3 Answers

  1. An impossible utopia is only something that contradicts the Laws of Nature.

    Any invented modes/isms are quite possible-with sufficient talents and efforts of leaders – but are these modes/isms rational and optimal?. That's the only question.

  2. As befitted one of the most educated men of his time, Thomas More was well aware of the difference between the two prefixes in Greek: “u-” and “me-“. Choosing a name for his idyllic island, he decided on “U-topia” – literally: “the place that does not exist and cannot exist.” A place that doesn't exist but can be created would be called “Metopia”. Similarly, Plato draws the line between absolute and relative non-existence: “ukon” is, for example, infertility, while “mekon” is just the absence of pregnancy. Sociology therefore tries to distinguish between two types of utopias: epistemic (thought experiments) and ontological (projects aimed at transforming the social order).

    History knows many attempts to implement utopian projects. Tommaso Campanella doesn't just write “City of the Sun” – he participates in an anti-Spanish conspiracy to put his project into practice. The plot failed and Campanella's real involvement in it could not be proved. But after the birth of Louis XIV, Campanella bequeaths the future Sun King to build a” City of the Sun ” on a global scale. �

    Etienne Cabet, unlike Mohr, writes his “Journey to Ikaria” as a guide to action. This is a very applied utopia. And in 1847, the author buys land in Texas to establish a colony there in the image and likeness of the Ikaria he invented. When the attempt failed due to economic difficulties, he tries again – in Illinois. And the second colony is also falling apart, but not because of economic problems, but because of social problems: students accuse Kabe of dictatorial habits, disregard for their own ideals, and, ultimately, expel him from his own school.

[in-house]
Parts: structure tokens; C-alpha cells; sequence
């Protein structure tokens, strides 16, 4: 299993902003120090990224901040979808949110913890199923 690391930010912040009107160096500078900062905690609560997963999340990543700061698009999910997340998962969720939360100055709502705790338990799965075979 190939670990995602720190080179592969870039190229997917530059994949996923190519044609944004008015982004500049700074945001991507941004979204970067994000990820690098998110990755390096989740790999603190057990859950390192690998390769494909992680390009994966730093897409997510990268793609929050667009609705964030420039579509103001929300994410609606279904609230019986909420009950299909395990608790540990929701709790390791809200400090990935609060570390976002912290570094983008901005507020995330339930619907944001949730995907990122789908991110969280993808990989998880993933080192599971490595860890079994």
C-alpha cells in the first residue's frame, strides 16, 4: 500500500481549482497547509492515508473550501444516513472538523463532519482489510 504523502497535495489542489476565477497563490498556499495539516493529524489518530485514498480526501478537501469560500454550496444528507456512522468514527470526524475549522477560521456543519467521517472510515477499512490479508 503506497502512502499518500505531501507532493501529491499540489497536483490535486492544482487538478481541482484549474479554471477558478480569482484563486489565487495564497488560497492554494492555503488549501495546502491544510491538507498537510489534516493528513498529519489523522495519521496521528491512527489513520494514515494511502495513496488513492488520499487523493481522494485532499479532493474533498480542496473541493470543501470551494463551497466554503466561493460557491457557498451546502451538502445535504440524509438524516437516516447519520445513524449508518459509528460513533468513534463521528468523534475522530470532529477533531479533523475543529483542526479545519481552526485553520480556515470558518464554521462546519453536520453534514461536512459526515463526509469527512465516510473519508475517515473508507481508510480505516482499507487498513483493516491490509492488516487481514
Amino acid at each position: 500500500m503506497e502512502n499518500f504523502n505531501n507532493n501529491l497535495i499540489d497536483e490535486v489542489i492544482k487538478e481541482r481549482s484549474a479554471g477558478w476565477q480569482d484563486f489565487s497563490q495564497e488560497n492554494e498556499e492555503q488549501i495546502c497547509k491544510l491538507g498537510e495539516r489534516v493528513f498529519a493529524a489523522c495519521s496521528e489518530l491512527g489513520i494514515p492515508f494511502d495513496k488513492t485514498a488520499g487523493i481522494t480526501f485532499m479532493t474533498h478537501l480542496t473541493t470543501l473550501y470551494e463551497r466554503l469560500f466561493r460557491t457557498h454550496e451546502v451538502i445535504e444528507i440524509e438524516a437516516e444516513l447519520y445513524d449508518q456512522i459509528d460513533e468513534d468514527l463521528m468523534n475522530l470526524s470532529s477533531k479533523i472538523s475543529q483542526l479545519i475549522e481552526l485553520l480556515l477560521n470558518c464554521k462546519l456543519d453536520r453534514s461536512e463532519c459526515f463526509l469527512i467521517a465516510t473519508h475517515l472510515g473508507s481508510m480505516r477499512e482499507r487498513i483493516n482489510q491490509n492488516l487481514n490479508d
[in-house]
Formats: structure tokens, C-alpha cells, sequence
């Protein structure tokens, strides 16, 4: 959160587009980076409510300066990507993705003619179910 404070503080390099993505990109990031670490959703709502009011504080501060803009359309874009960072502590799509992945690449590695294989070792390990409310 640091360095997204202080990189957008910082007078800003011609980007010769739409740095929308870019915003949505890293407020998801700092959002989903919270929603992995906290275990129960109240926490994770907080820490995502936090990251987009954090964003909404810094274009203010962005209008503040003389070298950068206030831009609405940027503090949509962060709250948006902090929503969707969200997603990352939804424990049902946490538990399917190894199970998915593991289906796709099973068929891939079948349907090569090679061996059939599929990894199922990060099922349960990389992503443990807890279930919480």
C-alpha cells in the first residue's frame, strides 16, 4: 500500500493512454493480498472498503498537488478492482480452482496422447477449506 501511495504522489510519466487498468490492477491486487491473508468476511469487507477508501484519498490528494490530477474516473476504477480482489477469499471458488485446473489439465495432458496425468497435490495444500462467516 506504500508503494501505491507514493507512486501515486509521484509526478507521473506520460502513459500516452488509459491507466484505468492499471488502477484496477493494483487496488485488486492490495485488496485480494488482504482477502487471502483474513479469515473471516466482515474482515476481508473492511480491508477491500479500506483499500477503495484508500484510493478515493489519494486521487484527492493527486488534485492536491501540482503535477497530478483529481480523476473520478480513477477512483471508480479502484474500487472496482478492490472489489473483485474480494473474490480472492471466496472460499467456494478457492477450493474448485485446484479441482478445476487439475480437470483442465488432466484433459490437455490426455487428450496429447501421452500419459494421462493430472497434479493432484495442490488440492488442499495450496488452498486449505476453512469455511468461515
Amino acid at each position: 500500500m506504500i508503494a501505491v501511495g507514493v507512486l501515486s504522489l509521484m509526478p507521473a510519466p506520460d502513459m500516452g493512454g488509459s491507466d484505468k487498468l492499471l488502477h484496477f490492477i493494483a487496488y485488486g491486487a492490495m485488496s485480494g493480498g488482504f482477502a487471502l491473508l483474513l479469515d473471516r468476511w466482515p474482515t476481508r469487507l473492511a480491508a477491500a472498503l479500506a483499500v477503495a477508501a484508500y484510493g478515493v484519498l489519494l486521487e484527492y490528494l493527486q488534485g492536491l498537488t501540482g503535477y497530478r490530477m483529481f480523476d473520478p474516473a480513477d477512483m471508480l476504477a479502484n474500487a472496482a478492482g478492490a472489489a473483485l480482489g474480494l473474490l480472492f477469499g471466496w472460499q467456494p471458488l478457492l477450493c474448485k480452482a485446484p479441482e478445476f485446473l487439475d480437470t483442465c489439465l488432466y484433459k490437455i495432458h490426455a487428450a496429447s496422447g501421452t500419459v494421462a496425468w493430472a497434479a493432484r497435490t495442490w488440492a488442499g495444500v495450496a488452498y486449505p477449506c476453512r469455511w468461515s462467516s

These are just two examples. But it's also worth remembering that many utopian projects eventually came to fruition-although none of them came to fruition as intended. For example, the modern state of Israel is based on the image created by the founder of political Zionism, Theodor Herzl, in the utopian novel “Altneuland” (“Old New Land”).

    As for the connection between “utopias as thought experiments” and “utopias as political projects,” see here and here for more details.

  3. Utopia is something that will not exist in nature a priori. Thomas More wrote the book “Utopia”, which vividly presented the utopian society on the island, sometimes the book can be called” Utopian Communism”, but the embodiment, you can guess for yourself…The USSR, where both socialism and communism went on and on, and never reached, both systems assumed equality for all peoples and residents, and we are now facing a “utopia” – Who will ensure equality? How can we make this system viable? And here we come across the answer that someone should be at the helm, someone should lead, distribute, and the one who leads, and distributes, is already a step higher than the average resident,which means it is no longer correct to talk about equality.

Leave a Reply